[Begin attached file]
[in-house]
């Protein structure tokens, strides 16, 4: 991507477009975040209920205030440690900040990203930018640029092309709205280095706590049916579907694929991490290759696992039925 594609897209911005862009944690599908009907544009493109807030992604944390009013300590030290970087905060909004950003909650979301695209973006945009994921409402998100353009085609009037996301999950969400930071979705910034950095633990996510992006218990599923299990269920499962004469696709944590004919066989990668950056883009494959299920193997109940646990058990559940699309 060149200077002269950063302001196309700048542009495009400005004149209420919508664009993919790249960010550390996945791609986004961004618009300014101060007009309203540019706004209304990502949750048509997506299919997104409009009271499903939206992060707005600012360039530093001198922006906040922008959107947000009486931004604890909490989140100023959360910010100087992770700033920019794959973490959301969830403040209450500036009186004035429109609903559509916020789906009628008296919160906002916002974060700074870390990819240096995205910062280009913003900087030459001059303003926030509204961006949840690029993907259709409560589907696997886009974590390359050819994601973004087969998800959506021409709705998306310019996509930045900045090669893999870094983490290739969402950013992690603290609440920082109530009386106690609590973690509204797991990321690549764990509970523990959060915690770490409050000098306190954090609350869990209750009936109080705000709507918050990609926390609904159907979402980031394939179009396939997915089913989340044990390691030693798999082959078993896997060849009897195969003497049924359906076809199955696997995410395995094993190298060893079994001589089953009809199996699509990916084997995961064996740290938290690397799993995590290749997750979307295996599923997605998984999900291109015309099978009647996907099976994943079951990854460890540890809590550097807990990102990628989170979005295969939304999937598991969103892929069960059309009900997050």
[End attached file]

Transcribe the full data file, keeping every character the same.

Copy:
[in-house]
């Protein structure tokens, strides 16, 4: 991507477009975040209920205030440690900040990203930018640029092309709205280095706590049916579907694929991490290759696992039925 594609897209911005862009944690599908009907544009493109807030992604944390009013300590030290970087905060909004950003909650979301695209973006945009994921409402998100353009085609009037996301999950969400930071979705910034950095633990996510992006218990599923299990269920499962004469696709944590004919066989990668950056883009494959299920193997109940646990058990559940699309 060149200077002269950063302001196309700048542009495009400005004149209420919508664009993919790249960010550390996945791609986004961004618009300014101060007009309203540019706004209304990502949750048509997506299919997104409009009271499903939206992060707005600012360039530093001198922006906040922008959107947000009486931004604890909490989140100023959360910010100087992770700033920019794959973490959301969830403040209450500036009186004035429109609903559509916020789906009628008296919160906002916002974060700074870390990819240096995205910062280009913003900087030459001059303003926030509204961006949840690029993907259709409560589907696997886009974590390359050819994601973004087969998800959506021409709705998306310019996509930045900045090669893999870094983490290739969402950013992690603290609440920082109530009386106690609590973690509204797991990321690549764990509970523990959060915690770490409050000098306190954090609350869990209750009936109080705000709507918050990609926390609904159907979402980031394939179009396939997915089913989340044990390691030693798999082959078993896997060849009897195969003497049924359906076809199955696997995410395995094993190298060893079994001589089953009809199996699509990916084997995961064996740290938290690397799993995590290749997750979307295996599923997605998984999900291109015309099978009647996907099976994943079951990854460890540890809590550097807990990102990628989170979005295969939304999937598991969103892929069960059309009900997050």